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July 1, 2016IM -
Joe Costello of Local 586 (Phoenix, AZ) put his promising music career as a drummer on hold nearly 25 years ago. At the time, the now 54-year-old musician says, “I thought I would save money and stash it. Being in the corporate world would support my music.” He became a weekend warrior, touring with a blues band, often doing shows in three states over three days, and returning late Sunday to begin a normal workweek.
Eventually, Costello started his own software company. It was the 1980s, at the beginning of the dot com era, and Costello says, “I thought something magical would happen. I’d buy a tour bus and tour the world.” In 2004, he moved from New York City to Phoenix. It would take him another seven years to shed the software, networking, and home automation jobs and return to music.
He pared down his belongings and anything that required a monthly payment. “It meant being lean and mean,” he says. To his astonishment, something remarkable did happen. The moment he let his business life go, music work started coming in.
Indeed, the projects now seem inexhaustible. He plays four to six nights a week (including the union hall of Local 586), and leads three working bands. He also presides over the jazz ensemble The Joe Costello Project. He heads a highly successful booking agency, Onstage Entertainment Group; teaches private drum lessons; produces shows; and as a session drummer, he records percussion tracks for a number of in-town and touring artists.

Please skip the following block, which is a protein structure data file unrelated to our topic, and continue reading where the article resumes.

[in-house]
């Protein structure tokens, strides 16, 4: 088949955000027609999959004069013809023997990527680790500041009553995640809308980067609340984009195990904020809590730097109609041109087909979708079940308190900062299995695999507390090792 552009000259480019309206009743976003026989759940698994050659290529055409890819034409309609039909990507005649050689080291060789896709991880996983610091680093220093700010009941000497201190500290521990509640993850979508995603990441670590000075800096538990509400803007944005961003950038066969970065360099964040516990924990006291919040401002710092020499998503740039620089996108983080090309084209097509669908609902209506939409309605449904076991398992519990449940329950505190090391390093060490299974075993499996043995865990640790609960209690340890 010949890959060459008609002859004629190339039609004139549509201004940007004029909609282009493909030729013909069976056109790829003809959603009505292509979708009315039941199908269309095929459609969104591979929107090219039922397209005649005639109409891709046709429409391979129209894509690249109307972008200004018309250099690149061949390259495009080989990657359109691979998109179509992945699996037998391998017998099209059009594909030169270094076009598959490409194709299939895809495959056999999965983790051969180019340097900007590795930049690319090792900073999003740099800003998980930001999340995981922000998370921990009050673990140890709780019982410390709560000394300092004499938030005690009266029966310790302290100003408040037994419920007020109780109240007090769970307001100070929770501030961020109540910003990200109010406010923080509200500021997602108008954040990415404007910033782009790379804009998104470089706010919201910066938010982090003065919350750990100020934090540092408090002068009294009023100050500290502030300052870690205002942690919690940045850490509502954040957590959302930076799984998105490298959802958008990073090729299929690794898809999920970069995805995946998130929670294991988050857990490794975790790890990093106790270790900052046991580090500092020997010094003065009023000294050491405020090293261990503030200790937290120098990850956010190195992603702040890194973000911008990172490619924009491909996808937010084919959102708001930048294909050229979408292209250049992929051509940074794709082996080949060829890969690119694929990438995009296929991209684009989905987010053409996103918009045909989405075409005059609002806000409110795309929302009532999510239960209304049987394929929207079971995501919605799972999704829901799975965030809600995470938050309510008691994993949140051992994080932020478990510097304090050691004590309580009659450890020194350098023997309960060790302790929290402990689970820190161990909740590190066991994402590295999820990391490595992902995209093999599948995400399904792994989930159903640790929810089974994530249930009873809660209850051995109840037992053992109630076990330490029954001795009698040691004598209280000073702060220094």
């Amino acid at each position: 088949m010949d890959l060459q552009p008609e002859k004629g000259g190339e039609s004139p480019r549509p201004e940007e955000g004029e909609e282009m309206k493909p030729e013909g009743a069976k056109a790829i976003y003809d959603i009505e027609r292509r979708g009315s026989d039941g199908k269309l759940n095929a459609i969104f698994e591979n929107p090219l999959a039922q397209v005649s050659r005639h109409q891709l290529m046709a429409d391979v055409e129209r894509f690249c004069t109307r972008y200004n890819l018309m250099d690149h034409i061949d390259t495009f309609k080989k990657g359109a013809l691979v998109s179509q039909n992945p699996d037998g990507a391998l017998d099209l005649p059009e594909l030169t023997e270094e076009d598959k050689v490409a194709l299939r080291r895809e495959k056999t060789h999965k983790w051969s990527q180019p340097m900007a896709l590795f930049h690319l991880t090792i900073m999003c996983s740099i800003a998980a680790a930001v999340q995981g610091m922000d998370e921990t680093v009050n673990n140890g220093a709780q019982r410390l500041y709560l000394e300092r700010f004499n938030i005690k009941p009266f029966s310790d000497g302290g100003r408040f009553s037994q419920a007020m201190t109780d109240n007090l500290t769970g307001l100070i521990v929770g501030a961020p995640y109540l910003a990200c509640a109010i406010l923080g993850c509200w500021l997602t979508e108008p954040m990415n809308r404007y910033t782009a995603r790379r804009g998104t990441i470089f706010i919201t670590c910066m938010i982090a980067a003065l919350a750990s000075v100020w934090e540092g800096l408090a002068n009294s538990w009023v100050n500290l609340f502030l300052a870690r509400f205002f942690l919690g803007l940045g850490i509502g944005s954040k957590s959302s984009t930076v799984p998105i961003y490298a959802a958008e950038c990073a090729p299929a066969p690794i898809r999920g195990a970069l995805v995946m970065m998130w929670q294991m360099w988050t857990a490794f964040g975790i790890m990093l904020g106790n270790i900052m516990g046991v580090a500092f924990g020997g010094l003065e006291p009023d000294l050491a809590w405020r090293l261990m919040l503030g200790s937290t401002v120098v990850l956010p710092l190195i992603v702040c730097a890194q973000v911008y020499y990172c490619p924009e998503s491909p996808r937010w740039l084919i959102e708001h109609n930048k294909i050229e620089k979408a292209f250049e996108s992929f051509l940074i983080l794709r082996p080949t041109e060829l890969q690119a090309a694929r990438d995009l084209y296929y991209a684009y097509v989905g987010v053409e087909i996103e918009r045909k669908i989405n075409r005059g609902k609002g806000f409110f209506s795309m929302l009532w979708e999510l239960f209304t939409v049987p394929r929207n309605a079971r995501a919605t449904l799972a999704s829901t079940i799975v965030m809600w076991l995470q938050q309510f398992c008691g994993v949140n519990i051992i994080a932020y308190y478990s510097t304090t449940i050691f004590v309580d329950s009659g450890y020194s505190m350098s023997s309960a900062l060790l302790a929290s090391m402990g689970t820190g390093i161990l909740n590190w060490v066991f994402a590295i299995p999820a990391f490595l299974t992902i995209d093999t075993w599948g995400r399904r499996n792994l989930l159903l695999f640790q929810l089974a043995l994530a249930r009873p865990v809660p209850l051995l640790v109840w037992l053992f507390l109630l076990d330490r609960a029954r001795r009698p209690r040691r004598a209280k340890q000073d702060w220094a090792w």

In May, Costello launched his most ambitious effort yet, The Performers Institute. The Phoenix-based facility offers summer music camps, private lessons, band coaching, music business seminars, clinics, workshops, and online courses. Costello says he wants to help artists make a living with their talent and passion for playing music, but also teach them entrepreneurial skills.
“If more musicians were educated on the business side of being a performer, they could better sustain themselves and make a living at what they love to do,” says Costello.
In business clinics he tells young musicians, “Don’t do what I did. You’ve got to go for exactly what you want. Meet it head-on.” He emphasizes that it takes more than talent. It takes learning to communicate and learning about music as an industry. He eagerly imparts what experience has taught him: develop business acumen, PR, and marketing skills, and above all, have integrity. Costello adds, “Make sure you answer your phone. Get back to people.”
Instructors and teachers at the institute are professional musicians. Costello explains that the kids absorb on-the-job lessons from people in the trenches. His goal is to bring in top-notch musicians, but also draw on professionals and experts in the field. For instance, entertainment attorneys who could explain contracts and clarify copyright for songwriters, and accountants could help independent artists with tax issues.